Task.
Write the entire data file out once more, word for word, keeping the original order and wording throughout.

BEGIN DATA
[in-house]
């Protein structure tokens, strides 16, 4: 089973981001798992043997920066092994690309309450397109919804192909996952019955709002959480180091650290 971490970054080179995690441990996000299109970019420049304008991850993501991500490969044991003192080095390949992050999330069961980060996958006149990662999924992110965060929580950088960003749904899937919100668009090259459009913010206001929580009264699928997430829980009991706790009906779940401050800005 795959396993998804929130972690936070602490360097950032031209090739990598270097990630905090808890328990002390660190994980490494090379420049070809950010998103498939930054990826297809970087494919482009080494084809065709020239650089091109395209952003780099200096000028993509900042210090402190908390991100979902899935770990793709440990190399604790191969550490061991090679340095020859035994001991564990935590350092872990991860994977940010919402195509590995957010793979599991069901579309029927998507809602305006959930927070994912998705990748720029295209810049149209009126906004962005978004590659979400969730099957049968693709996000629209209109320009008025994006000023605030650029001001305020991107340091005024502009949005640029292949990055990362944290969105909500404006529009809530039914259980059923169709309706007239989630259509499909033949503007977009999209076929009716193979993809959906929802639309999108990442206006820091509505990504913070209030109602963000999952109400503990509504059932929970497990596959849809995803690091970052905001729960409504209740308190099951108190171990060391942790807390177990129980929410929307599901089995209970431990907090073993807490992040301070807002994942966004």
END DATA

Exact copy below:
[in-house]
């Protein structure tokens, strides 16, 4: 089973981001798992043997920066092994690309309450397109919804192909996952019955709002959480180091650290 971490970054080179995690441990996000299109970019420049304008991850993501991500490969044991003192080095390949992050999330069961980060996958006149990662999924992110965060929580950088960003749904899937919100668009090259459009913010206001929580009264699928997430829980009991706790009906779940401050800005 795959396993998804929130972690936070602490360097950032031209090739990598270097990630905090808890328990002390660190994980490494090379420049070809950010998103498939930054990826297809970087494919482009080494084809065709020239650089091109395209952003780099200096000028993509900042210090402190908390991100979902899935770990793709440990190399604790191969550490061991090679340095020859035994001991564990935590350092872990991860994977940010919402195509590995957010793979599991069901579309029927998507809602305006959930927070994912998705990748720029295209810049149209009126906004962005978004590659979400969730099957049968693709996000629209209109320009008025994006000023605030650029001001305020991107340091005024502009949005640029292949990055990362944290969105909500404006529009809530039914259980059923169709309706007239989630259509499909033949503007977009999209076929009716193979993809959906929802639309999108990442206006820091509505990504913070209030109602963000999952109400503990509504059932929970497990596959849809995803690091970052905001729960409504209740308190099951108190171990060391942790807390177990129980929410929307599901089995209970431990907090073993807490992040301070807002994942966004």